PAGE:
Investigation & Risk Management
Screening & Talent
William D. Evans, II Attorney at Law
Nancy K. Grant
Poly-Tech Associates, Inc.
Truth & Law Center
1185 South Main Street
Akron, OH 44301
4403 St Clair Ave
Cleveland, OH 44103
250 East Broad St.
Columbus, OH 43215
Everyday, law enforcement administrators, detectives and internal affairs officers investigate criminal and ethical violations within the ranks of public service. Additionally, law enforcement detectives conduct criminal investigations on behalf of corporations or businesses within their jurisdiction. Regardless of the basis for the investigation, several procedural safeguards exist that detectives and administrators must address before beginning the investigation.
This article discusses the most common dilemmas that surface, and suggests proper steps to follow for a successful outcome. Note, a local Law Director, Prosecutor or police legal advisor should first be contacted, since state law, Municipal contract law and so on, differ from jurisdiction to jurisdiction. The information contained in this article is presented for informational purposes only.
Garrity is the case routinely cited as authority on the subject of administrative interviews involving governmental and political subdivision employees. According to the general provisions of Garrity, admissions made by a suspect or target, are to be barred from criminal proceedings when made during an administrative interview. The facts of the Garrity case were simple; several police officers were investigated for fixing traffic tickets. During the administrative interviews, the suspects/targets were asked questions and their answers were subsequently used against them in criminal proceedings (Garrity v. New Jersey 1967).
The officers claimed that the incriminating answers were coerced in that they were given the awkward choice of either forfeiting their jobs, or incriminating themselves. The Supreme Court, in its opinion, stated, "the option to lose their means of livelihood or to pay the penalty of self-incrimination is the antithesis of free choice to speak out or remain silent." That practice, like the interrogation reviewed in Miranda v. Arizona (Miranda v. Arizona 1966), is "likely to elicit such pressure upon an individual as to disable him/her from making a free will and rational choice." "We [U.S. Supreme Court] think the statements were infected by coercion inherent in this scheme of questioning and can not be sustained as voluntary under our prior decisions."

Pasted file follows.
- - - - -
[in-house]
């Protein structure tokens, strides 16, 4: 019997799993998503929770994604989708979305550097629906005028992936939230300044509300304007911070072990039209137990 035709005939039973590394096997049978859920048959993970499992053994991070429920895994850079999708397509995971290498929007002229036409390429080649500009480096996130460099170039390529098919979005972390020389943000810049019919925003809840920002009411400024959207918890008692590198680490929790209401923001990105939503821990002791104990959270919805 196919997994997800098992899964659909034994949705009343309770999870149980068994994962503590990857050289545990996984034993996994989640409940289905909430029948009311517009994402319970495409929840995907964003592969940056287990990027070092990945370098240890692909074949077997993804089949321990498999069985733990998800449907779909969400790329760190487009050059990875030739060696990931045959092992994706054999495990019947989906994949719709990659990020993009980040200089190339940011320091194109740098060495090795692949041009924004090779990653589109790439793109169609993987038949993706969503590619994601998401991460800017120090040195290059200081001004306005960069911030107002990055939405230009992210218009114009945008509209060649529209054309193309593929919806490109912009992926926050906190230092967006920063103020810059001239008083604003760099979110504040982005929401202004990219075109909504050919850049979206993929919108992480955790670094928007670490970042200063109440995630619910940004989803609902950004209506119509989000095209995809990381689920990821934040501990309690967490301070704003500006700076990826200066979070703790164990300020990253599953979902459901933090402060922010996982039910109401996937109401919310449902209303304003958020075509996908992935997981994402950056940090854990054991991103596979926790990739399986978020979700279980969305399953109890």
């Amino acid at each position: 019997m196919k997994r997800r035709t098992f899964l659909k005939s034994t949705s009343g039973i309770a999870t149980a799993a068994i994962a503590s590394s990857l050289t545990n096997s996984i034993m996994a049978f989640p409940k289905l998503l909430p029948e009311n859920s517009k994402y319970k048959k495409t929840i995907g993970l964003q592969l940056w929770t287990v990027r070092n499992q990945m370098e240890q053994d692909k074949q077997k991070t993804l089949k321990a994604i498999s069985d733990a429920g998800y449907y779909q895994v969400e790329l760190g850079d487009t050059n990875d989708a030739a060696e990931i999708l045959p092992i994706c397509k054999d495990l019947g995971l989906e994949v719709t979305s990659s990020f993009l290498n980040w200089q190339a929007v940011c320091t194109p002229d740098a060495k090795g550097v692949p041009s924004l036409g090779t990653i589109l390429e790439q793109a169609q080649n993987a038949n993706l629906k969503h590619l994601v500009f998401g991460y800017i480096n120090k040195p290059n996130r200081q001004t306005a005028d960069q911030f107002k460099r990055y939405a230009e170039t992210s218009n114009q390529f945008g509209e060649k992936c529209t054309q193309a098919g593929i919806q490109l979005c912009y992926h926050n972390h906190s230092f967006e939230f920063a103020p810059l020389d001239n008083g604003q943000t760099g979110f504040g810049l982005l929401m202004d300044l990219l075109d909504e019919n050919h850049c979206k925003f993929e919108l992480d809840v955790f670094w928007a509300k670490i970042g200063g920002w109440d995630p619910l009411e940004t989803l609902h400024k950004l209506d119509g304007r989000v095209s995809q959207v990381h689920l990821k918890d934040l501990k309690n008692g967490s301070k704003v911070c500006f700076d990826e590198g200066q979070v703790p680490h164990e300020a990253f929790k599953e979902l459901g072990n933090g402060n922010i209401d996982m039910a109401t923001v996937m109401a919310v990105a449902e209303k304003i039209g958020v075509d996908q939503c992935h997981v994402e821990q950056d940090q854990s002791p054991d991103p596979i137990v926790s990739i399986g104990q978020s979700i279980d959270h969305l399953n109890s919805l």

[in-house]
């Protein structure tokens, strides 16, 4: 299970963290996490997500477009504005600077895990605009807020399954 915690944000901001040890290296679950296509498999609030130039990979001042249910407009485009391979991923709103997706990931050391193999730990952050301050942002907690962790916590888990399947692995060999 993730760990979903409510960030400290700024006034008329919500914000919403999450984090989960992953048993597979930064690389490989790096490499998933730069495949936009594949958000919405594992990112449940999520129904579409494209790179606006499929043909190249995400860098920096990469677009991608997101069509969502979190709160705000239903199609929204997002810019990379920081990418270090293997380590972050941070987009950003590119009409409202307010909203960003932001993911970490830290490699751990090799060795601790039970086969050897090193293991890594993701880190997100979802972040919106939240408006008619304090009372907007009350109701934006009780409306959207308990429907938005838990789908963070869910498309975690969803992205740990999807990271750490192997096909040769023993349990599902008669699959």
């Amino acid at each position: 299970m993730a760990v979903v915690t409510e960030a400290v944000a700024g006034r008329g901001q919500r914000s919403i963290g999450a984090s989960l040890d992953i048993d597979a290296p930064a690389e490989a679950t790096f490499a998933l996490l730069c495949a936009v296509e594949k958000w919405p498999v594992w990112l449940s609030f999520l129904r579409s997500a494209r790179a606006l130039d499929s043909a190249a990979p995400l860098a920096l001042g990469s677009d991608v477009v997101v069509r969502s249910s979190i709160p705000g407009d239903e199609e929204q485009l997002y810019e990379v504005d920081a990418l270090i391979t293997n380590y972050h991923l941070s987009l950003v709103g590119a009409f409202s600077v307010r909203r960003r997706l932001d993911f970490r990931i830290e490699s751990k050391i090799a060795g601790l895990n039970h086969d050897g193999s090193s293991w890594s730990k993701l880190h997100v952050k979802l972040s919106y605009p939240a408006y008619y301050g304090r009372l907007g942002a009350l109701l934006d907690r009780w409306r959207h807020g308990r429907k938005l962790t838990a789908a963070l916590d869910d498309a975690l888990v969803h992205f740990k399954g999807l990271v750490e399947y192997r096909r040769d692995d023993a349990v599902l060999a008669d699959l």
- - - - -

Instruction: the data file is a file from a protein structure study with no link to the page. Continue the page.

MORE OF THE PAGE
In Garrity, the court explained "before being questioned, each appellant was warned (1) that anything he said might be used against him in any state criminal proceeding; (2) that he had the privilege to refuse to answer if the disclosure would tend to incriminate him; but (3) that if he refused to answer he would be subject to removal from office" (Garrity v. New Jersey 1967).
Further, the Garrity Court held that "the protection of the individual under the Fourteenth Amendment against coerced statements prohibits use in subsequent criminal proceedings of statements obtained under threat of removal from office, and that it extends to all, whether they are policemen or other members of our body politic" Gardner, Thomas J. and Anderson, Terry M. Criminal Evidence: Principles and Cases. (1995).
This rule is extended to any person that is subject to investigation and interrogation when the risk of job loss or sanction exists, provided that the employee can claim a "property interest" in his/her job. When a person has a legally enforceable right to receive a benefit, this right constitutes a property interest protected by due process. Jobs within this definition can actually be characterized as the employee's property. This is in contrast to an "at-will" employee, who serves at the pleasure of the employer and can be terminated without due process rights. Therefore a public employer must satisfy the procedural due process requirements before depriving a permanent employee of his/her property interest through disciplinary action. As a result, it is procedurally correct for an investigator to give a "Garrity warning" to public service employees and others possessing such property interest, when conducting any internal employment interviews of an administrative nature. This warning in some ways procedurally parallels the Miranda warning in cases involving custodial interrogations in criminal cases.